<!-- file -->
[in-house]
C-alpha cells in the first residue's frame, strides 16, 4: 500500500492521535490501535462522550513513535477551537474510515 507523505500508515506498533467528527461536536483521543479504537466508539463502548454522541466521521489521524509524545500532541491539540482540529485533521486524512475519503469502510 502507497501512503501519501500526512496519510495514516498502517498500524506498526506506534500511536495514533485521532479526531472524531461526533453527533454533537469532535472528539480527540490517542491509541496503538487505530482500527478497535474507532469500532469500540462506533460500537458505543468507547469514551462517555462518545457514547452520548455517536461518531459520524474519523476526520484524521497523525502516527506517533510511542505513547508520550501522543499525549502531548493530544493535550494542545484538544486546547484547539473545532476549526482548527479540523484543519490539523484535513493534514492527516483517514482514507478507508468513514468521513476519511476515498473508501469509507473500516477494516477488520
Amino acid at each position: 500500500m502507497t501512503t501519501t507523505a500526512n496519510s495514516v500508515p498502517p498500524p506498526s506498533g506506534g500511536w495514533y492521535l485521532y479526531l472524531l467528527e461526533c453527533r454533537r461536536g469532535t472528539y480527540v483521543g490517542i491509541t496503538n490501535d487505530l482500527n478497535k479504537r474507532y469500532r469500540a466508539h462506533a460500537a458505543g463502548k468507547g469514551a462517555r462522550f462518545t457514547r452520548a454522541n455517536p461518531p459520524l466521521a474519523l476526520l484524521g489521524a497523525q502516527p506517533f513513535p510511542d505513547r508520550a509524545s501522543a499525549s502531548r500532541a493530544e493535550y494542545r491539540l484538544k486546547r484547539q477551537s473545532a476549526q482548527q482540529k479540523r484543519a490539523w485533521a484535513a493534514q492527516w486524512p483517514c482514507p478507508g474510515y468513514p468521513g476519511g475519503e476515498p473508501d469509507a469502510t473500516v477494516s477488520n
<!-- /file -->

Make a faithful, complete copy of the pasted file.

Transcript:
[in-house]
C-alpha cells in the first residue's frame, strides 16, 4: 500500500492521535490501535462522550513513535477551537474510515 507523505500508515506498533467528527461536536483521543479504537466508539463502548454522541466521521489521524509524545500532541491539540482540529485533521486524512475519503469502510 502507497501512503501519501500526512496519510495514516498502517498500524506498526506506534500511536495514533485521532479526531472524531461526533453527533454533537469532535472528539480527540490517542491509541496503538487505530482500527478497535474507532469500532469500540462506533460500537458505543468507547469514551462517555462518545457514547452520548455517536461518531459520524474519523476526520484524521497523525502516527506517533510511542505513547508520550501522543499525549502531548493530544493535550494542545484538544486546547484547539473545532476549526482548527479540523484543519490539523484535513493534514492527516483517514482514507478507508468513514468521513476519511476515498473508501469509507473500516477494516477488520
Amino acid at each position: 500500500m502507497t501512503t501519501t507523505a500526512n496519510s495514516v500508515p498502517p498500524p506498526s506498533g506506534g500511536w495514533y492521535l485521532y479526531l472524531l467528527e461526533c453527533r454533537r461536536g469532535t472528539y480527540v483521543g490517542i491509541t496503538n490501535d487505530l482500527n478497535k479504537r474507532y469500532r469500540a466508539h462506533a460500537a458505543g463502548k468507547g469514551a462517555r462522550f462518545t457514547r452520548a454522541n455517536p461518531p459520524l466521521a474519523l476526520l484524521g489521524a497523525q502516527p506517533f513513535p510511542d505513547r508520550a509524545s501522543a499525549s502531548r500532541a493530544e493535550y494542545r491539540l484538544k486546547r484547539q477551537s473545532a476549526q482548527q482540529k479540523r484543519a490539523w485533521a484535513a493534514q492527516w486524512p483517514c482514507p478507508g474510515y468513514p468521513g476519511g475519503e476515498p473508501d469509507a469502510t473500516v477494516s477488520n